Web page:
You use an app for navigation, another app for email, still others for document storage, payments, transportation, photography. Why not use an app for education?
No, not all educational apps are exclusively for kids. Many — perhaps most — are built with adults in mind, or at least designed to be age-agnostic.
Educational app quality varies widely, of course. The Center for Digital Education outlines 12 “secrets” to finding the right education app, at the right time, for the right audience. Check out what they have to say, then review this list of eight high-quality, free-or-cheap educational apps released or updated this year.
Coursera is one of the world’s most popular continuing-education apps. It boasts more than 2,000 courses from elite universities like Yale and Stanford, with no application (and certainly no admissions process) required.
Coursera covers a staggering range of topics, from applied sciences to liberal arts. It’s particularly useful for busy professionals who seek relevant skills or certifications, but lack the time or resources to enroll at elite universities. You can learn Python, MySQL, and other super-useful skills in a matter of weeks here — for far less than the cost of a single Ivy League credit-hour.
2. NAK Collection
The NAK Collection is an approachable web series for students of Islam. Its video and audio lectures cover a host of thorny, complex topics, such as:
- How to be a caller to Islam
- How to interact with non-Muslims
- How to raise children in harmony with the Quran’s teachings
- How to practice one’s faith in a secular modern world
You don’t have to be a practicing Muslim to appreciate the NAK Collection. It’s a great introduction to the faith, whether you use it as a standalone resource or a springboard for further investigation.
Duolingo is a free app for kids and adults who want to learn a new language in the comfort of their own home (or wherever they choose). It’s hyper-gamified, with points and rewards for correct answers, successfully completed lessons, vanquished modules. Even if you’re confident you don’t need to be fluent in one of Duolingo’s many languages, it’s an absolutely addictive endeavor — one that’s great for building memory and recall skills to boot.
4. Khan Academy
Khan Academy’s mission is simple: “to provide a free, world-class education to anyone, anywhere.”
Its approach is similar to Coursera’s, without the elite university component. Don’t worry: Khan’s courses are strictly expert-generated, meaning they’re just as rigorous and well-designed as university-sanctioned modules. Like Coursera, Khan is a great place to learn relevant skills that you can quite literally bring with you to work — or leverage to finally achieve escape velocity from your stultifying daily grind.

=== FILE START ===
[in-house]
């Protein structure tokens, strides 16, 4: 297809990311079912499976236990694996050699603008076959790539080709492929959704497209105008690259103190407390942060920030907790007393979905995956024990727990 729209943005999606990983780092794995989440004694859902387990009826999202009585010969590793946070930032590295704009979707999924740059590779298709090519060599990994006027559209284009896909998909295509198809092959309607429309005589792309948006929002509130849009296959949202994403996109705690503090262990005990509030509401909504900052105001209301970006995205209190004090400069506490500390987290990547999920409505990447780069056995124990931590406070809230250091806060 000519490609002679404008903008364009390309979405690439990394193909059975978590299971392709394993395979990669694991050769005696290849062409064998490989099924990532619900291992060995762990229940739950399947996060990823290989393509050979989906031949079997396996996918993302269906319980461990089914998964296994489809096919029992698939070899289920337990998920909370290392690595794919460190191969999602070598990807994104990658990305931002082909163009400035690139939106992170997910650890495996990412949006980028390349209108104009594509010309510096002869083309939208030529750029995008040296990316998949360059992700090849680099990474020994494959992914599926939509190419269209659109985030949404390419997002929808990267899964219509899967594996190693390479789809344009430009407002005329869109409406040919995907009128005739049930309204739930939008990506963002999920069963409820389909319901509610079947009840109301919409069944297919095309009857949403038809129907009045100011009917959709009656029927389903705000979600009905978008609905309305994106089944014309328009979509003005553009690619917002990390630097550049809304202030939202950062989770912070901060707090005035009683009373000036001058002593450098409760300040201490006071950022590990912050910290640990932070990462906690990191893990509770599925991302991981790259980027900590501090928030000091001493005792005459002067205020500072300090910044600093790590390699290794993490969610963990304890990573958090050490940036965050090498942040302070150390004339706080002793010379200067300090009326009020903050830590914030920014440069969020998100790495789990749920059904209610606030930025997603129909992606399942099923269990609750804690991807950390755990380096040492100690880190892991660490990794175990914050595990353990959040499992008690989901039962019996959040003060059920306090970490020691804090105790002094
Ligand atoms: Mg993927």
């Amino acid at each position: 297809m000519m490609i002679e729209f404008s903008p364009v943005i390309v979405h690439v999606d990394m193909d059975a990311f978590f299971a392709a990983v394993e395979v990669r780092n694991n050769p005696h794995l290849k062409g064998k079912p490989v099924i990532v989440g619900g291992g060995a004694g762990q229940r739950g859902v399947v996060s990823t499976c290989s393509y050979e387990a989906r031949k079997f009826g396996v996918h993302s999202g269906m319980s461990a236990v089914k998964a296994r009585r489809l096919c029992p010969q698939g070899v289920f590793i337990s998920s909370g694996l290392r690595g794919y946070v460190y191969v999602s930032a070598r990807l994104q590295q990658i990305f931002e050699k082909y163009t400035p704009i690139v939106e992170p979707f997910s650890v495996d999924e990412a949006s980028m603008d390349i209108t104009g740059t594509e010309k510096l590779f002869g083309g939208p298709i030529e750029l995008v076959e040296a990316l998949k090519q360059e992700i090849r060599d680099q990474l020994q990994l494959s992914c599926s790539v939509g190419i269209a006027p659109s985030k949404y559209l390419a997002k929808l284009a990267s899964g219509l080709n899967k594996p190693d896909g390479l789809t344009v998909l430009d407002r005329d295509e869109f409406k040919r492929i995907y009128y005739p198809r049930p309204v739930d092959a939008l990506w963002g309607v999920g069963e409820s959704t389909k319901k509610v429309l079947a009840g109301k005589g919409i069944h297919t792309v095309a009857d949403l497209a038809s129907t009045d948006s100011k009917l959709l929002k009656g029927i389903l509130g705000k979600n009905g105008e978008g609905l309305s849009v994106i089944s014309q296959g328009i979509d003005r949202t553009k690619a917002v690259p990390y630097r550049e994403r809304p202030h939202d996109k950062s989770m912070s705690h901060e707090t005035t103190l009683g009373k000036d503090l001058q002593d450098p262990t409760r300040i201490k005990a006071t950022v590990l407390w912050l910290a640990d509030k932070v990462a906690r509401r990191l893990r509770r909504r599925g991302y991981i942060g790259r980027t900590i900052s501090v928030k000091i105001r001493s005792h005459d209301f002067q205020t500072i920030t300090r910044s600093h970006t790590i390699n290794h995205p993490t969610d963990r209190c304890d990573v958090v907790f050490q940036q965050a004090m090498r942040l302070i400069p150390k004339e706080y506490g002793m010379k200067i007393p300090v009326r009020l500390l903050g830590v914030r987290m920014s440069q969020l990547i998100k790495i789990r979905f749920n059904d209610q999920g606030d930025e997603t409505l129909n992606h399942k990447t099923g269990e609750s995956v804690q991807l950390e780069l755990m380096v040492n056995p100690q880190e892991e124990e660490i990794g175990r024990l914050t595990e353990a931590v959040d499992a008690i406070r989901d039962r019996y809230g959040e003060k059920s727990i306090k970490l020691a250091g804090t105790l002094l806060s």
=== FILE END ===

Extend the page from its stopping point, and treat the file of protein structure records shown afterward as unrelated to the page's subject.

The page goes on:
5. Video Science
Video Science is a bit more kid-friendly than some of the other apps on this list. With more than 80 interactive, hands-on science lessons, it’s a great way to introduce students to the wonders of the natural world — and avoid halting explanations for how things actually work. Use it with your kids, and who knows — you just might learn something yourself.
Pocket, formerly known as ReadIt, helps bring order to the chaos of your reading and viewing list. Use it to save and organize articles to read and videos to view at a later time.
There’s a social component to Pocket — you can quickly recommend material to your friends and connections. And, as you might guess, it’s not designed solely for education. Any good read or view is fair game.
EarthViewer is a must-download for anyone with even a passing interest in natural history. It’s a four-dimensional Google Earth: a look at the past, present, and potential future of the only home we have. Use it to map primordial continents (stretching back at least a billion years) and track projected sea level rises as the climate warms.
8. TED Conferences
Don’t have time to attend a TED Conference on your own dime? Download the TED Conferences app and view or listen on the go, at your convenience.
The TED Conferences app has more than 2,000 video and audio files that you can easily assemble into a customized playlist. If you don’t know where to start, use the recommendations feature to build a library based on your personal preferences. And remember that not every TED lecture is heavy — there are plenty of funny or just plain weird talks to add to your extracurricular repertoire.
What’s your favorite educational app right now?